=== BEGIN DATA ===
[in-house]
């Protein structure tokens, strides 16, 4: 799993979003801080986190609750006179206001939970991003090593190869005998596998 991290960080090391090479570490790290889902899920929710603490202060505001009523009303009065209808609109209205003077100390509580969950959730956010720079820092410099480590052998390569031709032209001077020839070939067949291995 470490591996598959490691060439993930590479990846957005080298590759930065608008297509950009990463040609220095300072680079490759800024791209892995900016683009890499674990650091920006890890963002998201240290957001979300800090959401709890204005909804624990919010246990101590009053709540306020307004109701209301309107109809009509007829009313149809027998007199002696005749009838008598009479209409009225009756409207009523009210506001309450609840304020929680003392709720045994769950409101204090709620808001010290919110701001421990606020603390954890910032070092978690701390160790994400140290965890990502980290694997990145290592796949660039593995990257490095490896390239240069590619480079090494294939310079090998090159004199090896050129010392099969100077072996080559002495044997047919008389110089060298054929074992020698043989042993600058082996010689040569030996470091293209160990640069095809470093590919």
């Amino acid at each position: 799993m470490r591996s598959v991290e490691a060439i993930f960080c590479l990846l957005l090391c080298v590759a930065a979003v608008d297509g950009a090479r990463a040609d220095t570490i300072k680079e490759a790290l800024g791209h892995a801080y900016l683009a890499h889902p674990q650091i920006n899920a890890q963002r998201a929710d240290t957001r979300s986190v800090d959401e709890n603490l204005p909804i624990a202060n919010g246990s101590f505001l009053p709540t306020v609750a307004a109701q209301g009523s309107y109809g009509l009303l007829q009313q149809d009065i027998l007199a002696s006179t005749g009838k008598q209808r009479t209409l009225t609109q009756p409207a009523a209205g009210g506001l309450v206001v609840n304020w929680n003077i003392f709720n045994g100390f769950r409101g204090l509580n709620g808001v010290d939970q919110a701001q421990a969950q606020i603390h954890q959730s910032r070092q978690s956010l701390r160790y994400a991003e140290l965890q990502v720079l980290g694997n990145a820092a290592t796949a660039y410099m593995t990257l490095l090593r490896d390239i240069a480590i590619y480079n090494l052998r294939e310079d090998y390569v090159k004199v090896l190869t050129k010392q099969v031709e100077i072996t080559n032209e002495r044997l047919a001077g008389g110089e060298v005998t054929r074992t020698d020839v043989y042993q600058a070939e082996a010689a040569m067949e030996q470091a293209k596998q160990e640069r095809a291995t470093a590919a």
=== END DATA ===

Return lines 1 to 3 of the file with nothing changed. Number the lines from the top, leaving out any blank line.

[in-house]
């Protein structure tokens, strides 16, 4: 799993979003801080986190609750006179206001939970991003090593190869005998596998 991290960080090391090479570490790290889902899920929710603490202060505001009523009303009065209808609109209205003077100390509580969950959730956010720079820092410099480590052998390569031709032209001077020839070939067949291995 470490591996598959490691060439993930590479990846957005080298590759930065608008297509950009990463040609220095300072680079490759800024791209892995900016683009890499674990650091920006890890963002998201240290957001979300800090959401709890204005909804624990919010246990101590009053709540306020307004109701209301309107109809009509007829009313149809027998007199002696005749009838008598009479209409009225009756409207009523009210506001309450609840304020929680003392709720045994769950409101204090709620808001010290919110701001421990606020603390954890910032070092978690701390160790994400140290965890990502980290694997990145290592796949660039593995990257490095490896390239240069590619480079090494294939310079090998090159004199090896050129010392099969100077072996080559002495044997047919008389110089060298054929074992020698043989042993600058082996010689040569030996470091293209160990640069095809470093590919």
């Amino acid at each position: 799993m470490r591996s598959v991290e490691a060439i993930f960080c590479l990846l957005l090391c080298v590759a930065a979003v608008d297509g950009a090479r990463a040609d220095t570490i300072k680079e490759a790290l800024g791209h892995a801080y900016l683009a890499h889902p674990q650091i920006n899920a890890q963002r998201a929710d240290t957001r979300s986190v800090d959401e709890n603490l204005p909804i624990a202060n919010g246990s101590f505001l009053p709540t306020v609750a307004a109701q209301g009523s309107y109809g009509l009303l007829q009313q149809d009065i027998l007199a002696s006179t005749g009838k008598q209808r009479t209409l009225t609109q009756p409207a009523a209205g009210g506001l309450v206001v609840n304020w929680n003077i003392f709720n045994g100390f769950r409101g204090l509580n709620g808001v010290d939970q919110a701001q421990a969950q606020i603390h954890q959730s910032r070092q978690s956010l701390r160790y994400a991003e140290l965890q990502v720079l980290g694997n990145a820092a290592t796949a660039y410099m593995t990257l490095l090593r490896d390239i240069a480590i590619y480079n090494l052998r294939e310079d090998y390569v090159k004199v090896l190869t050129k010392q099969v031709e100077i072996t080559n032209e002495r044997l047919a001077g008389g110089e060298v005998t054929r074992t020698d020839v043989y042993q600058a070939e082996a010689a040569m067949e030996q470091a293209k596998q160990e640069r095809a291995t470093a590919a």